Next, Lois Lane Scrubbing the Floor in Lingerie

In general, I object to the common stereotype of the average comics reader as a parents'-basement-dwelling, socially inept loser who can't get a date, let alone get laid. It's not really fair, and as often as not holds no truth. Okay, I'll admit I've met some nerds who make Andy Stitzer look like a manslut. Still, for every Catpiss Man out there, there's probably five or ten normal, socially well-adjusted folks who have probably even touched a real live boob before. But the mainstream comics publishers certainly aren't doing themselves or their readers any favors in terms of the image they present to the public by greenlighting merchandise like this.

That's Mary Jane washing Peter Parker's Spider-man costume there, as depicted in a maquette created and sold by Sideshow Collectibles. Yes, Mary Jane apparently rolls June Cleaver-style, doing housework in a pearl necklace. Yes, she arches her back like a Playboy model while she's doing laundry. Yes, she wears low-rise jeans to show off her thong and her most cleavage-baring top while she's doing laundry.

I'm not opposed to cheesecake by any means. But this is just vile. I don't suppose it's all that bad in and of itself, but it's emblematic of the general treatment of women in mainstream (read: superhero) comics. A statue of Mary Jane looking sexy? Okay, I don't see why not. A statue in which one of comics' most prominent female characters is not only overtly sexually objectified, but also depicted doing the hero's goddamn laundry? This is a joke, right?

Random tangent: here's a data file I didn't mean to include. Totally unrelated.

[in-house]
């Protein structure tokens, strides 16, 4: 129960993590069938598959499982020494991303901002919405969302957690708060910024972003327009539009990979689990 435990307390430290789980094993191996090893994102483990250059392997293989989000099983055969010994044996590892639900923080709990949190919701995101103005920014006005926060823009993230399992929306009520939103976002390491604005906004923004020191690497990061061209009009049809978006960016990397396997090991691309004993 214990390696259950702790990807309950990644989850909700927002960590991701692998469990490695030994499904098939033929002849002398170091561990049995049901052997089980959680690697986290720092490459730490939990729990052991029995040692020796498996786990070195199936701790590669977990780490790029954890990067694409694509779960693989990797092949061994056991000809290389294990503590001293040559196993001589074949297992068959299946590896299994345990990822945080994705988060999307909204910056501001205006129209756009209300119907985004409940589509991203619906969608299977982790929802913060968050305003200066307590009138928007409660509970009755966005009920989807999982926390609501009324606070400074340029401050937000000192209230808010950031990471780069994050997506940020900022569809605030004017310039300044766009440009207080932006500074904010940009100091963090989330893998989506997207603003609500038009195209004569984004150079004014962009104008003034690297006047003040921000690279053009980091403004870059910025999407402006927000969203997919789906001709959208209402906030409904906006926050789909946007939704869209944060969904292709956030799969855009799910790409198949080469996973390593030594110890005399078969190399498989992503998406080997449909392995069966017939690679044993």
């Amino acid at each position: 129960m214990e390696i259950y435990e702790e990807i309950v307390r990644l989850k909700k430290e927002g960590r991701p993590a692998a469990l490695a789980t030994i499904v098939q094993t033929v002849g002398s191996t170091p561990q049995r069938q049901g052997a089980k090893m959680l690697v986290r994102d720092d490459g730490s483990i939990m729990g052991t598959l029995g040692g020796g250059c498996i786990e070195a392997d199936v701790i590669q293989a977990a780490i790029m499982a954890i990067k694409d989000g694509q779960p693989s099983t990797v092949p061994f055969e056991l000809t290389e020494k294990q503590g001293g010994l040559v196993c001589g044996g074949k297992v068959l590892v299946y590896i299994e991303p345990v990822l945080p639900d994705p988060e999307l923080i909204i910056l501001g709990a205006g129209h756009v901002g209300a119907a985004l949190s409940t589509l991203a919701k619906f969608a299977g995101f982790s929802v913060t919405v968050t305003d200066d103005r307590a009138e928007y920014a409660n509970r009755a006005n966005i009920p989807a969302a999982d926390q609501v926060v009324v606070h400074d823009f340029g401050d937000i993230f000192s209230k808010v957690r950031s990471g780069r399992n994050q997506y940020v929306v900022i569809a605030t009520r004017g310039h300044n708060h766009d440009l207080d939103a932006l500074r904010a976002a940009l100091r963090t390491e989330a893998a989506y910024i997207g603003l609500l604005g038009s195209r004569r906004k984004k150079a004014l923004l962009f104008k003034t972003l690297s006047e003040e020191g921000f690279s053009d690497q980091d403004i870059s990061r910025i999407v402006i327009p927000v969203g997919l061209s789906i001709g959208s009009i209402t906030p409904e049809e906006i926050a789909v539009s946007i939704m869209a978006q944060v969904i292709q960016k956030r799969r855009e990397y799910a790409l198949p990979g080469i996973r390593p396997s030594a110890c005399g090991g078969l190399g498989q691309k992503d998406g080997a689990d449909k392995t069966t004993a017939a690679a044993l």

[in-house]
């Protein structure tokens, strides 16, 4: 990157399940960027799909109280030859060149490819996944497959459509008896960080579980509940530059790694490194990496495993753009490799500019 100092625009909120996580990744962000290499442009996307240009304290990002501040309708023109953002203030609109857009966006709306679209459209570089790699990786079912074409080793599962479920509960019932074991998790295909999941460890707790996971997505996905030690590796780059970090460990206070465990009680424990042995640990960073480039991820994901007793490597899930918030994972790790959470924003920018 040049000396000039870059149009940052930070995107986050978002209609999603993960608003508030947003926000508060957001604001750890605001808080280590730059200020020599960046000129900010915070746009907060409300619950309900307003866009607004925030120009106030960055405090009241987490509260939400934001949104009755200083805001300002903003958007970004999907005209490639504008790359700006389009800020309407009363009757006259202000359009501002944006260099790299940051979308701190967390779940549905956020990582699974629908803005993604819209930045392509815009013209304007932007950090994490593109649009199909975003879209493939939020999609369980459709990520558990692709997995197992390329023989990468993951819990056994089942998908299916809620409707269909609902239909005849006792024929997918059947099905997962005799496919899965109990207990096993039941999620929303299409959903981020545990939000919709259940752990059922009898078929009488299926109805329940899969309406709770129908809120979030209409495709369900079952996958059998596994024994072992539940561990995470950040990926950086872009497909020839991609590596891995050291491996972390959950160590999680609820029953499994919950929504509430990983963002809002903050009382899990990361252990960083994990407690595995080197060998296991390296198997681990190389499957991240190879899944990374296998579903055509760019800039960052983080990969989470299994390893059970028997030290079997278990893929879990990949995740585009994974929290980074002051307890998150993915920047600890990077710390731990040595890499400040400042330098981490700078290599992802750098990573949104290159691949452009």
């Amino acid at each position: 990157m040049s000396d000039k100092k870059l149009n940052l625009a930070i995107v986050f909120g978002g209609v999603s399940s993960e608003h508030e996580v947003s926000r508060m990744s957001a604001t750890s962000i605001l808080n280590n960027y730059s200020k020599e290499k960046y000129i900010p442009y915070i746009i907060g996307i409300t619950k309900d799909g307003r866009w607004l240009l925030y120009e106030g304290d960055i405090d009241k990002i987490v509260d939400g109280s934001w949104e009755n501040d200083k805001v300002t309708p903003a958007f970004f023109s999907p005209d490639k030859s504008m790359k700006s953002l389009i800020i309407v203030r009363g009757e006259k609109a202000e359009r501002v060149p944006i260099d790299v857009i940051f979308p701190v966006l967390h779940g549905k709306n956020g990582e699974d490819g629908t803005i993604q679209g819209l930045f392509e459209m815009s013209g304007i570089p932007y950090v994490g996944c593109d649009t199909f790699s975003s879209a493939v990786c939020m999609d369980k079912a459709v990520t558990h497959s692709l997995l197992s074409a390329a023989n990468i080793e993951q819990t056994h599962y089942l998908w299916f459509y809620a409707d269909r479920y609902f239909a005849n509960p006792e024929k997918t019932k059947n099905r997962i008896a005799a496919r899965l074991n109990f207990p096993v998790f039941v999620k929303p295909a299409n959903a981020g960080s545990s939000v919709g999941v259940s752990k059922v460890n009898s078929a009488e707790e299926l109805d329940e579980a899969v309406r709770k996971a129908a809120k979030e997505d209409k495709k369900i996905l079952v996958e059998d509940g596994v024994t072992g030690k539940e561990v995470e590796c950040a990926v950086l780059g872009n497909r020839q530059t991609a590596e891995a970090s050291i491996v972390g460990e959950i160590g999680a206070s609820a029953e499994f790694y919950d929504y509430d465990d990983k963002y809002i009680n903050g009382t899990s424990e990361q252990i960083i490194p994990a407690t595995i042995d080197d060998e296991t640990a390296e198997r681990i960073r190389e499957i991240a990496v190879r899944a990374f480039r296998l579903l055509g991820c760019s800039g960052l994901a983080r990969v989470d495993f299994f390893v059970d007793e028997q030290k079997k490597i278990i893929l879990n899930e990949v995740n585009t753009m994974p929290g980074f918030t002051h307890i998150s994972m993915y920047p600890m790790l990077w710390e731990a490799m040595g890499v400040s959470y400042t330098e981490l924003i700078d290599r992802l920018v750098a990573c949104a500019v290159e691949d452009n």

Geek culture has a definite problem with the way it depicts women. Comics artists draw breasts with compasses and often have very little idea how a woman is actually put together. Comics writers (even the most popular and acclaimed writers in the biz) write things like this. Popular video games (e.g. the Super Mario and Legend of Zelda series) revolve around "rescuing the princess." Genre TV shows struggle when they feature an intelligent and capable female lead character, then take off when the focus of the show switches to the chick with big boobs in a spandex unitard.

Maybe my objection to the stereotype gives your average nerd too much credit. After all, the Mary Jane maquette is sold out. The "comments" section of Sideshow's website is filled with slack-jawed morons saying, "WOW!!! Hot stuff!!! Pink G-string!!!" and "Perhaps the exclusive version could be topless." Maybe comics fanboys really do deserve their reputation as losers who can't relate to women on a real, human level. Maybe the idea that "comics aren't for girls" persists solely because the vast majority of potential comics-reading girls are scared off by shit like this whenever they get within a mile of a comic book store. There's nothing inherent about the superhero genre that makes it unsuitable for girls, but there's a heck of a lot of people in the comics (and comics merchandising) industry who only want to play to the "core" male audience and don't care if they frighten and/or disgust every bearer of a double X chromosome who encounters their work.

And for God's sake, fanboys (and for your own sake, and the sake of your poor, neglected penis), if by some miracle you actually get a real live girl to come over to your house, put your creepy, pervy Mary Jane statue in the deepest, darkest corner of your closet alongside your three-foot-high stack of porn mags before she arrives.

Better, uh, put this one back there, too. And this one. And this one, too. Also, this one. Look, if you actually get a date, you should meet her at the restaurant and if things go well, go back to her place instead of yours, okay?